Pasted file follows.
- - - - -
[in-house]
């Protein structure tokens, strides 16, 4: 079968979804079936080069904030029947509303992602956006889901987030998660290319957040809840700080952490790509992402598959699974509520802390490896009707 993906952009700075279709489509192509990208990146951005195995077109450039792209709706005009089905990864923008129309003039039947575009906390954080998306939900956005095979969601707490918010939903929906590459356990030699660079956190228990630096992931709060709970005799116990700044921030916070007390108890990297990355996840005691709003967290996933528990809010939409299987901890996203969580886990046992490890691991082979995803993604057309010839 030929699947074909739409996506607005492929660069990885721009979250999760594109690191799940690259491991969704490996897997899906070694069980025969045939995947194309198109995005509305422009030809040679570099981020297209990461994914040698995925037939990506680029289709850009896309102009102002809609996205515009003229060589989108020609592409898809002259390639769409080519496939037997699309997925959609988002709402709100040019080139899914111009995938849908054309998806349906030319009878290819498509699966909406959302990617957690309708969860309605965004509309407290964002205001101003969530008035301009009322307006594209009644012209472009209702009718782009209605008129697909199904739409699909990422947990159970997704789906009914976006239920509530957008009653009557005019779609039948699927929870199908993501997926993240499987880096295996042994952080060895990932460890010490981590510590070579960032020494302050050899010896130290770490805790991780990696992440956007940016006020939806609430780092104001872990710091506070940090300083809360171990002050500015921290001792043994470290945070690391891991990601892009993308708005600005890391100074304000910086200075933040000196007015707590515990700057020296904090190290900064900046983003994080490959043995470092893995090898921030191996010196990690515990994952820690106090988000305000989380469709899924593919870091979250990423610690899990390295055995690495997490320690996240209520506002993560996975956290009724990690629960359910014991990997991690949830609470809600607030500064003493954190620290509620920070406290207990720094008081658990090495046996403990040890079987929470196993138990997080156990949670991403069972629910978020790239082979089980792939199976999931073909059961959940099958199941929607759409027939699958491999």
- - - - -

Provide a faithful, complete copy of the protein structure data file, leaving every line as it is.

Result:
[in-house]
């Protein structure tokens, strides 16, 4: 079968979804079936080069904030029947509303992602956006889901987030998660290319957040809840700080952490790509992402598959699974509520802390490896009707 993906952009700075279709489509192509990208990146951005195995077109450039792209709706005009089905990864923008129309003039039947575009906390954080998306939900956005095979969601707490918010939903929906590459356990030699660079956190228990630096992931709060709970005799116990700044921030916070007390108890990297990355996840005691709003967290996933528990809010939409299987901890996203969580886990046992490890691991082979995803993604057309010839 030929699947074909739409996506607005492929660069990885721009979250999760594109690191799940690259491991969704490996897997899906070694069980025969045939995947194309198109995005509305422009030809040679570099981020297209990461994914040698995925037939990506680029289709850009896309102009102002809609996205515009003229060589989108020609592409898809002259390639769409080519496939037997699309997925959609988002709402709100040019080139899914111009995938849908054309998806349906030319009878290819498509699966909406959302990617957690309708969860309605965004509309407290964002205001101003969530008035301009009322307006594209009644012209472009209702009718782009209605008129697909199904739409699909990422947990159970997704789906009914976006239920509530957008009653009557005019779609039948699927929870199908993501997926993240499987880096295996042994952080060895990932460890010490981590510590070579960032020494302050050899010896130290770490805790991780990696992440956007940016006020939806609430780092104001872990710091506070940090300083809360171990002050500015921290001792043994470290945070690391891991990601892009993308708005600005890391100074304000910086200075933040000196007015707590515990700057020296904090190290900064900046983003994080490959043995470092893995090898921030191996010196990690515990994952820690106090988000305000989380469709899924593919870091979250990423610690899990390295055995690495997490320690996240209520506002993560996975956290009724990690629960359910014991990997991690949830609470809600607030500064003493954190620290509620920070406290207990720094008081658990090495046996403990040890079987929470196993138990997080156990949670991403069972629910978020790239082979089980792939199976999931073909059961959940099958199941929607759409027939699958491999």